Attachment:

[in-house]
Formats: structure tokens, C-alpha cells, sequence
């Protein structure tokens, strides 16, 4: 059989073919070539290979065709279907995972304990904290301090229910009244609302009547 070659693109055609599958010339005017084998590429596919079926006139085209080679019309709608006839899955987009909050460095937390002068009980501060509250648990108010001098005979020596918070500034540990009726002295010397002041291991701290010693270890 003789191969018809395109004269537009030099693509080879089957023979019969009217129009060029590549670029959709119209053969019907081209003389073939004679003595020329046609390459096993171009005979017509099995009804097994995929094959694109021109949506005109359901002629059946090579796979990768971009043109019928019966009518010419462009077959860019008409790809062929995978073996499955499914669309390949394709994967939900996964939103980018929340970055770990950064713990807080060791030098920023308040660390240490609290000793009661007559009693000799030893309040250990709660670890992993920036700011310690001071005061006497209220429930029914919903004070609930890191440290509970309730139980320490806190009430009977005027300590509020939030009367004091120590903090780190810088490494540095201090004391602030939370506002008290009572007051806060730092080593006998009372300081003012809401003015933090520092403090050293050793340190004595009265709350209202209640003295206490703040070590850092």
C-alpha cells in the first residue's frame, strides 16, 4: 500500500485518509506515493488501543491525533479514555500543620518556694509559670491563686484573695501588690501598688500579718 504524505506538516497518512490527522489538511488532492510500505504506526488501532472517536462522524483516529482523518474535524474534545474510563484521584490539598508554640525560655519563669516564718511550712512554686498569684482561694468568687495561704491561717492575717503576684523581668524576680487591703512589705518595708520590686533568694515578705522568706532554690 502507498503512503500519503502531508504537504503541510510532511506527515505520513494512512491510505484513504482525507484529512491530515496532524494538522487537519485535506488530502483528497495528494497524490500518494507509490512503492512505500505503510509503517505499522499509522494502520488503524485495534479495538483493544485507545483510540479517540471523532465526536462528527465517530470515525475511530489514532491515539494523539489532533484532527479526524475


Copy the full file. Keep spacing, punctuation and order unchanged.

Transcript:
[in-house]
Formats: structure tokens, C-alpha cells, sequence
């Protein structure tokens, strides 16, 4: 059989073919070539290979065709279907995972304990904290301090229910009244609302009547 070659693109055609599958010339005017084998590429596919079926006139085209080679019309709608006839899955987009909050460095937390002068009980501060509250648990108010001098005979020596918070500034540990009726002295010397002041291991701290010693270890 003789191969018809395109004269537009030099693509080879089957023979019969009217129009060029590549670029959709119209053969019907081209003389073939004679003595020329046609390459096993171009005979017509099995009804097994995929094959694109021109949506005109359901002629059946090579796979990768971009043109019928019966009518010419462009077959860019008409790809062929995978073996499955499914669309390949394709994967939900996964939103980018929340970055770990950064713990807080060791030098920023308040660390240490609290000793009661007559009693000799030893309040250990709660670890992993920036700011310690001071005061006497209220429930029914919903004070609930890191440290509970309730139980320490806190009430009977005027300590509020939030009367004091120590903090780190810088490494540095201090004391602030939370506002008290009572007051806060730092080593006998009372300081003012809401003015933090520092403090050293050793340190004595009265709350209202209640003295206490703040070590850092």
C-alpha cells in the first residue's frame, strides 16, 4: 500500500485518509506515493488501543491525533479514555500543620518556694509559670491563686484573695501588690501598688500579718 504524505506538516497518512490527522489538511488532492510500505504506526488501532472517536462522524483516529482523518474535524474534545474510563484521584490539598508554640525560655519563669516564718511550712512554686498569684482561694468568687495561704491561717492575717503576684523581668524576680487591703512589705518595708520590686533568694515578705522568706532554690 502507498503512503500519503502531508504537504503541510510532511506527515505520513494512512491510505484513504482525507484529512491530515496532524494538522487537519485535506488530502483528497495528494497524490500518494507509490512503492512505500505503510509503517505499522499509522494502520488503524485495534479495538483493544485507545483510540479517540471523532465526536462528527465517530470515525475511530489514532491515539494523539489532533484532527479526524475